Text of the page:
Tag Archives: NZ poem

Poem Friday: Leilani Tamu’s ‘Eyes Wide Shut’ — I love the mesh of surprise and political bite

 

 

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Photo credit: Janet Lilo

 

 

Mouths Wide Shut


it was while I was boarding

the early morning bus

with my mouth taped shut

that I came to understand

 

silence

 

her pale eyes watching me

she didn’t know what to do

or how to react

 

to the challenge

of my impertinent act

not golden but ashen

she seemed to be shaken

 

not wanting to deal

with my rage or passion

her mind was made up

 

who cared about the reason

why my mouth was taped

shut? her role was not

to question or get involved

 

let alone make a fuss

coz it’s not her problem

if someone wants to make

a statement on board

the public bus

 

© Leilani Tamu, The Art of Excavation Anahera Press, 2014

 

 

Leilani’s note about the poem:

In 2012, I wrote an article for Metro magazine called ‘Mouths Wide Shut’ which tackled the issue of racism in New Zealand. The article focused on the implications, both personal and public, of choosing to remain silent, or do nothing, when confronted with racism. After writing the piece, I collaborated with artist Janet Lilo to stage a social / artistic intervention whereby Janet took photographs of me boarding a public bus in Auckland with my mouth covered with black duct tape. We rode the early morning bus from Avondale to Point Chevalier and during the trip not one person asked us what we were doing. People seemed to feel more comfortable ignoring us and most people looked uncomfortable. It was this experience and the subsequent photographs that inspired the poem.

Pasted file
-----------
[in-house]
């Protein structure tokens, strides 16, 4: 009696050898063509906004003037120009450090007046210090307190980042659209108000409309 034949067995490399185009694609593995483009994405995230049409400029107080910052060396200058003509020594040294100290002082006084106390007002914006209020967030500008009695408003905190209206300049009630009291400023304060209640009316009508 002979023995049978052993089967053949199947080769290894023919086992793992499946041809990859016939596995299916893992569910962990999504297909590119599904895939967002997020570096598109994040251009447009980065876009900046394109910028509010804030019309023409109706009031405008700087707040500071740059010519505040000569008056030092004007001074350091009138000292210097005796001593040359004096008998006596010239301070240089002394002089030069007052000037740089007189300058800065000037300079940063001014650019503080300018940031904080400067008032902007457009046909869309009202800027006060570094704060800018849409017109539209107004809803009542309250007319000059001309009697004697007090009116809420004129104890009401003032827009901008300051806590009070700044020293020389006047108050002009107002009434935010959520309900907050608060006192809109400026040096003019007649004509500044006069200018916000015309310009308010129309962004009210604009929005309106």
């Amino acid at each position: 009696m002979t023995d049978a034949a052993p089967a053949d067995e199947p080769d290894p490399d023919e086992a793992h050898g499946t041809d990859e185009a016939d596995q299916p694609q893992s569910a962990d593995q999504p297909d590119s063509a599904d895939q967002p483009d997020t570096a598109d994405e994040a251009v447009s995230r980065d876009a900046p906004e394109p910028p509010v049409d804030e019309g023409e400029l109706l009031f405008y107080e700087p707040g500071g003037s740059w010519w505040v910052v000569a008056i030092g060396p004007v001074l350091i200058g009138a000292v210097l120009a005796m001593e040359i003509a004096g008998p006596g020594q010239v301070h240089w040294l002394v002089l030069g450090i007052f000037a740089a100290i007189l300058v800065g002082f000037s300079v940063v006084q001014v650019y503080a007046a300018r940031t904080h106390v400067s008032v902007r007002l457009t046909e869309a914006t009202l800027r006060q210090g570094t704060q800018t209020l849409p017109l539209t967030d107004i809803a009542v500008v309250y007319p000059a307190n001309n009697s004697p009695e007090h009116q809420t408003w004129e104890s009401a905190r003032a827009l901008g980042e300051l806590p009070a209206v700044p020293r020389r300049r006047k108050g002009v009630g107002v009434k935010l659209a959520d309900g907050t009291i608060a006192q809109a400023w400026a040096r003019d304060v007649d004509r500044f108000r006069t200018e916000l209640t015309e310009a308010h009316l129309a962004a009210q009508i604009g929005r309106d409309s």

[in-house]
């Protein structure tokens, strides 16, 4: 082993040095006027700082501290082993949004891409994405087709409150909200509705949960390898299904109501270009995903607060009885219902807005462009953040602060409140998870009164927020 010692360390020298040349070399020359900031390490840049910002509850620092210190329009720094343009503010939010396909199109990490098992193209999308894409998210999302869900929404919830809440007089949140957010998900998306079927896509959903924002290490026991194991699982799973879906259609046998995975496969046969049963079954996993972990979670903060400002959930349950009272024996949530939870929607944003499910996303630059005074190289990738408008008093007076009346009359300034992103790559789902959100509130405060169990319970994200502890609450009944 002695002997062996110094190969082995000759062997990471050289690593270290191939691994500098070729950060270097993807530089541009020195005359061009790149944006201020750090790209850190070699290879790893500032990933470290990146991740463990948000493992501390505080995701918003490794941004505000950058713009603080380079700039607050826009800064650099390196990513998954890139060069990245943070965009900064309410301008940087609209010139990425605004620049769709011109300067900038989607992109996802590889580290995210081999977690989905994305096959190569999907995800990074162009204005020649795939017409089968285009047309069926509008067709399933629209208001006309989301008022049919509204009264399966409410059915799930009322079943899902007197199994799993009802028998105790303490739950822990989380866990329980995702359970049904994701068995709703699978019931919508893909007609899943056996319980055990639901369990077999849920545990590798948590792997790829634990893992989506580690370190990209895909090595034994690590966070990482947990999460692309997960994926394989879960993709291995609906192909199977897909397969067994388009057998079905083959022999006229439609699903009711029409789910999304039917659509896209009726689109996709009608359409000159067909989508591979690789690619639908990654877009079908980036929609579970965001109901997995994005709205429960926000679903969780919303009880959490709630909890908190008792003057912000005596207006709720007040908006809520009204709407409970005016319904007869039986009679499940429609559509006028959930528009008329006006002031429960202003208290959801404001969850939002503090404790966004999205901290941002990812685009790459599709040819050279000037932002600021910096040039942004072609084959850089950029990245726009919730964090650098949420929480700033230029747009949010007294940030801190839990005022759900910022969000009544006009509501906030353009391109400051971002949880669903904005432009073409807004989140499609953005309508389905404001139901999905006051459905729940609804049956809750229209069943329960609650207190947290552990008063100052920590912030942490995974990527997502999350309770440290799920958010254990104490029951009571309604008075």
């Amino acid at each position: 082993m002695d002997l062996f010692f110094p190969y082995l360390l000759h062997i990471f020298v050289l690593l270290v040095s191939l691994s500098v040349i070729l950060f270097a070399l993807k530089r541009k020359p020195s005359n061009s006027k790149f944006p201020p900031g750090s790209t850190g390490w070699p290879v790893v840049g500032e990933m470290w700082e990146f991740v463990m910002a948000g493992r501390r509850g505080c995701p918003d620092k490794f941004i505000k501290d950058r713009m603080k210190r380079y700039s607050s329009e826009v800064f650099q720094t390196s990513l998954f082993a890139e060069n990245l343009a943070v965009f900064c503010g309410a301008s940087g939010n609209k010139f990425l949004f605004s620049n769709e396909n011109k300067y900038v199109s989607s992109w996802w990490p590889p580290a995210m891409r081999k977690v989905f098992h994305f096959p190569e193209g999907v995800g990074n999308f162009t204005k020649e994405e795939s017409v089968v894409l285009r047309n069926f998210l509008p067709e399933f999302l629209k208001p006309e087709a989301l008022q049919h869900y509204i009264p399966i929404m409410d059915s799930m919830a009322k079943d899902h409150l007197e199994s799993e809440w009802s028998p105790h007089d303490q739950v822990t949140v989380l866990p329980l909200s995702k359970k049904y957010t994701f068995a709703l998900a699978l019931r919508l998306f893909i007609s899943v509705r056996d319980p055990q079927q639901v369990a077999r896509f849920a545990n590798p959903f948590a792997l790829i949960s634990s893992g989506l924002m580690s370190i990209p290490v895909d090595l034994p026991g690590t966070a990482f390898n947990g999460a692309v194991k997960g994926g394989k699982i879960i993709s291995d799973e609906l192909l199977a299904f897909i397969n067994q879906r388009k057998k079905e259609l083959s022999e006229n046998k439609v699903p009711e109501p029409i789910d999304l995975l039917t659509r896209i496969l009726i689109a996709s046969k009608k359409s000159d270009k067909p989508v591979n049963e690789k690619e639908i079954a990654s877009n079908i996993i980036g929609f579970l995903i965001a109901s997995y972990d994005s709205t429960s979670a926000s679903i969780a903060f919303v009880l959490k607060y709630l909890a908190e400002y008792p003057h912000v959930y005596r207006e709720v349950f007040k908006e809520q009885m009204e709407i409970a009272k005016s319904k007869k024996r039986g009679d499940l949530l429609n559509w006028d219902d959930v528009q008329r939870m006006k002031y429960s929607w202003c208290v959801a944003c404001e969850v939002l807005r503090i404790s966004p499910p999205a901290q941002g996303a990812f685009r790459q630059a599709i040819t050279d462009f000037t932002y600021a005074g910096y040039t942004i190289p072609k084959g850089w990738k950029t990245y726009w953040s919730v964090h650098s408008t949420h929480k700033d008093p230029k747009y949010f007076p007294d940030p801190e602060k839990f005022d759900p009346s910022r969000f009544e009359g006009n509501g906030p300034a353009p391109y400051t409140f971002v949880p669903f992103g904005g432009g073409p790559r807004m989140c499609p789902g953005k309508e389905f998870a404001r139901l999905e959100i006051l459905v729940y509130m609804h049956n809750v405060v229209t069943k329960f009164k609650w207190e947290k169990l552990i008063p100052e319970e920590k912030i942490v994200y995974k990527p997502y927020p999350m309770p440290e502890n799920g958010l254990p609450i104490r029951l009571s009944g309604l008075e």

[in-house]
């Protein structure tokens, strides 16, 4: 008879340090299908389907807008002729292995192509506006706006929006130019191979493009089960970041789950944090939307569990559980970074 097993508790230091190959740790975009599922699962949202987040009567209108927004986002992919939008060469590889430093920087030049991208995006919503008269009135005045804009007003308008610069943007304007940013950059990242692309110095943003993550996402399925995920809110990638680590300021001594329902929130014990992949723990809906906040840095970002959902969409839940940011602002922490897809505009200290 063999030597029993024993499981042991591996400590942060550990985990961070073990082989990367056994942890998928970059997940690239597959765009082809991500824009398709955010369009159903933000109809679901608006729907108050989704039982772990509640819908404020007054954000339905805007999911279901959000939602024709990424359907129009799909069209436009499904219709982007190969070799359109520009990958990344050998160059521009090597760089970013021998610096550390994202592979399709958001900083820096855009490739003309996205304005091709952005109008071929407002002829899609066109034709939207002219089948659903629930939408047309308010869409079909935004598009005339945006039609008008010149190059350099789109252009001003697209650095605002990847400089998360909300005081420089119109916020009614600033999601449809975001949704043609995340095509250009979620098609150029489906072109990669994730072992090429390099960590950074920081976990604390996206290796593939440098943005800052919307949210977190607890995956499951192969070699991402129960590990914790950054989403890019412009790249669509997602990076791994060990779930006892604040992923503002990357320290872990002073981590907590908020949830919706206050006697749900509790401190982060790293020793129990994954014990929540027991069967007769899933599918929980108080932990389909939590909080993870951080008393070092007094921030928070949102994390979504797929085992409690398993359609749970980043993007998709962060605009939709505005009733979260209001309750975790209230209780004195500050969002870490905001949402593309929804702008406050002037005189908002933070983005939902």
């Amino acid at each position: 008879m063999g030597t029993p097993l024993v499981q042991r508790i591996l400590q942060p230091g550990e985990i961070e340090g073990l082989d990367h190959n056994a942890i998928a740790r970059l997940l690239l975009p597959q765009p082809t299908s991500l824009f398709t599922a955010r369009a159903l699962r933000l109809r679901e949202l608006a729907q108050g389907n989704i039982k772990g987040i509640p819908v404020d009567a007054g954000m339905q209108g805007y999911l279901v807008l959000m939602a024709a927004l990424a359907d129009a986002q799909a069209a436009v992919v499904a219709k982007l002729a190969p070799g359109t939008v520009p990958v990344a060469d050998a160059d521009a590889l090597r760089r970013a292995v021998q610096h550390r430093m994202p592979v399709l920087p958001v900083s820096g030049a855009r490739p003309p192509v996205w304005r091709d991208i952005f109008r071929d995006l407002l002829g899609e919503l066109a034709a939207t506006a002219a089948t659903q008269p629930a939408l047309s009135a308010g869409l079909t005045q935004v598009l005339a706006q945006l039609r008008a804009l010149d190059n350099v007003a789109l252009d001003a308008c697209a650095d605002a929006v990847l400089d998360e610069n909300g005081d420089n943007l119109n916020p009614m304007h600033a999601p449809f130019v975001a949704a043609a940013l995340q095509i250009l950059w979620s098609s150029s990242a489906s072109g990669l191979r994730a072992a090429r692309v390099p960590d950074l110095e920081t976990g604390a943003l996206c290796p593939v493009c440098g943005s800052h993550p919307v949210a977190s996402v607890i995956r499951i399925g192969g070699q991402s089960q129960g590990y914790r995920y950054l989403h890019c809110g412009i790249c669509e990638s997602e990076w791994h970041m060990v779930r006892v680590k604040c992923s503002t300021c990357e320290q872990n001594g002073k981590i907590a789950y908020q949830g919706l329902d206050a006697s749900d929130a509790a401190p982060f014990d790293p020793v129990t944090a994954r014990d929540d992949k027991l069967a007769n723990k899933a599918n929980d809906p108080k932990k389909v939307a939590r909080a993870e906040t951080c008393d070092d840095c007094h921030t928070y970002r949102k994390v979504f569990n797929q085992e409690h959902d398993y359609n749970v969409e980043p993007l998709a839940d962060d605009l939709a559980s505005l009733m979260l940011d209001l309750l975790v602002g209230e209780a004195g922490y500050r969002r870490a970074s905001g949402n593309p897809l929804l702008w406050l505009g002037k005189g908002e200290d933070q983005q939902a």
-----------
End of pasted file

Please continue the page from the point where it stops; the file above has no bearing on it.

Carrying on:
The original article can be read online here

Author bio:

Leilani Tamu is a poet, social commentator, Pacific historian and former New Zealand diplomat. In 2013 she was the Fulbright / Creative New Zealand Writer in Residence at the University of Hawai’i in Mānoa. Leilani’s work has appeared in a diverse range of anthologies and her debut book of poetry The Art of Excavation was published in August 2014.